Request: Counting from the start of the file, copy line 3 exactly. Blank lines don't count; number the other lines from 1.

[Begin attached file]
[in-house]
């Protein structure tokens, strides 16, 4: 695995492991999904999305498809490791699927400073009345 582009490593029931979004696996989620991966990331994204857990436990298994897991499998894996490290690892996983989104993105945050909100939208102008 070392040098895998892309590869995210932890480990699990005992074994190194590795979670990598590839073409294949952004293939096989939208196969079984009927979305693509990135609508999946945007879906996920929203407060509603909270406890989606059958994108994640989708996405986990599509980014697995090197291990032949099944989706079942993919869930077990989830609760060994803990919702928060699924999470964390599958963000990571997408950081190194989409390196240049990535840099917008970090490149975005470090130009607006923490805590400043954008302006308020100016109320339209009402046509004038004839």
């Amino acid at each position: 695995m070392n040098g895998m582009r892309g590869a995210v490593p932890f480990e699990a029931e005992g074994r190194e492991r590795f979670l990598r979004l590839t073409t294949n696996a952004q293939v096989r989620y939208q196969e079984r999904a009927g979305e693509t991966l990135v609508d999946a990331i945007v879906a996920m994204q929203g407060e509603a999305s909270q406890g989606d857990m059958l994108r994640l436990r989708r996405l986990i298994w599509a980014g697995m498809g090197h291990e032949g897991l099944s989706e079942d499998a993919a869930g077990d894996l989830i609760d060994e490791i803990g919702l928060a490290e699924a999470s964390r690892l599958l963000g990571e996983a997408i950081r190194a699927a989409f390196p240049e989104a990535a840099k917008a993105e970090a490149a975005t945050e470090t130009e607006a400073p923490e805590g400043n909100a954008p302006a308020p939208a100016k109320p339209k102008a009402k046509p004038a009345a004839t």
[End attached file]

């Amino acid at each position: 695995m070392n040098g895998m582009r892309g590869a995210v490593p932890f480990e699990a029931e005992g074994r190194e492991r590795f979670l990598r979004l590839t073409t294949n696996a952004q293939v096989r989620y939208q196969e079984r999904a009927g979305e693509t991966l990135v609508d999946a990331i945007v879906a996920m994204q929203g407060e509603a999305s909270q406890g989606d857990m059958l994108r994640l436990r989708r996405l986990i298994w599509a980014g697995m498809g090197h291990e032949g897991l099944s989706e079942d499998a993919a869930g077990d894996l989830i609760d060994e490791i803990g919702l928060a490290e699924a999470s964390r690892l599958l963000g990571e996983a997408i950081r190194a699927a989409f390196p240049e989104a990535a840099k917008a993105e970090a490149a975005t945050e470090t130009e607006a400073p923490e805590g400043n909100a954008p302006a308020p939208a100016k109320p339209k102008a009402k046509p004038a009345a004839t």